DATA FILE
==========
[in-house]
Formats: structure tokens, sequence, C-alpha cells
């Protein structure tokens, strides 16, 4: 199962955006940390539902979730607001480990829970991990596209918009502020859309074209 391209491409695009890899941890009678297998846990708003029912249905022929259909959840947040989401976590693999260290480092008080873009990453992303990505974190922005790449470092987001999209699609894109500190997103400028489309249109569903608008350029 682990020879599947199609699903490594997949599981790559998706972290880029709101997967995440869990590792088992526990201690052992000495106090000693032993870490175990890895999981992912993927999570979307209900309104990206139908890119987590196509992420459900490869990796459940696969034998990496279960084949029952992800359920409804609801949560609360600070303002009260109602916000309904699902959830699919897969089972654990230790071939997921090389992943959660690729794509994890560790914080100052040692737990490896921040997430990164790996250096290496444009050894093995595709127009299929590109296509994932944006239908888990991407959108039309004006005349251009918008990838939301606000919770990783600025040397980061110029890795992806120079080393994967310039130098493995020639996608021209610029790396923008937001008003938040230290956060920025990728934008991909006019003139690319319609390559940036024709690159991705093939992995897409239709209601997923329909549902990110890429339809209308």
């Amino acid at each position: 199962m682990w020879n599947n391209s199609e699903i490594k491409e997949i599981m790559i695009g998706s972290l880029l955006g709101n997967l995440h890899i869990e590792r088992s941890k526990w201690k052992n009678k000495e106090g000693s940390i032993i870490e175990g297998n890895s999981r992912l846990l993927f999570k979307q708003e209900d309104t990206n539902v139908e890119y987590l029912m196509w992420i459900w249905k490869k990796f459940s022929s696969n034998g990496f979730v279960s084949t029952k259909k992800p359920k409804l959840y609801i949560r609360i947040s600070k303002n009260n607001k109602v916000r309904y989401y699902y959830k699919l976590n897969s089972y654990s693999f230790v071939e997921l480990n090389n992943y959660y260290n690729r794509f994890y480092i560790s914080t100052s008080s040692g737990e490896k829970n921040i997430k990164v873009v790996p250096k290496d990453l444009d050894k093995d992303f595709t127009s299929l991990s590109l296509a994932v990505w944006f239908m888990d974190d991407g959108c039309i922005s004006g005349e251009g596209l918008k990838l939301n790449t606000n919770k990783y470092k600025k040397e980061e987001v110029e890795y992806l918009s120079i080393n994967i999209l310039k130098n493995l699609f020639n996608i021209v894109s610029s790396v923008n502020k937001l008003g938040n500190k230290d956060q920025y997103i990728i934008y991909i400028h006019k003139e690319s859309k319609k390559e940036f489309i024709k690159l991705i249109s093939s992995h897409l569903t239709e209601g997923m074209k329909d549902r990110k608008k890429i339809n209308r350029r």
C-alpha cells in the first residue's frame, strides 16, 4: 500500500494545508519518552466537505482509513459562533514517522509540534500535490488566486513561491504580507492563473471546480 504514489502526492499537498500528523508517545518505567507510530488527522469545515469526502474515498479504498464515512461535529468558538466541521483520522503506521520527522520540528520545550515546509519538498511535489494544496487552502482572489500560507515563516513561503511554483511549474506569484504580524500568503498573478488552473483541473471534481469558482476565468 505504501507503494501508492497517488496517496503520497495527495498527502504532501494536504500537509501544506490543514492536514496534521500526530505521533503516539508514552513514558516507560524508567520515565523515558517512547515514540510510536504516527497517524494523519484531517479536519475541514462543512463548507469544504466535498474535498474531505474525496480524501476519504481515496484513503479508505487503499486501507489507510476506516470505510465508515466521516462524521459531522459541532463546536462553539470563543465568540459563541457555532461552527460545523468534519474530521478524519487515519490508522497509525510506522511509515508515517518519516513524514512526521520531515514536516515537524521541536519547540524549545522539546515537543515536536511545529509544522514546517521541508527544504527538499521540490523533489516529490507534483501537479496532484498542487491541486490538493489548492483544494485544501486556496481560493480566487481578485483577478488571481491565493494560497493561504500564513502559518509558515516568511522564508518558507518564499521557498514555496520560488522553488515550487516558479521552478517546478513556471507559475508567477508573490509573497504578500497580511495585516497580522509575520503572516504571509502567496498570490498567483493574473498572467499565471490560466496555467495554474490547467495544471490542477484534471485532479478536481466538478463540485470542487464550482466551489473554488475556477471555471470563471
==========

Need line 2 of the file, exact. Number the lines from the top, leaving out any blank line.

Formats: structure tokens, sequence, C-alpha cells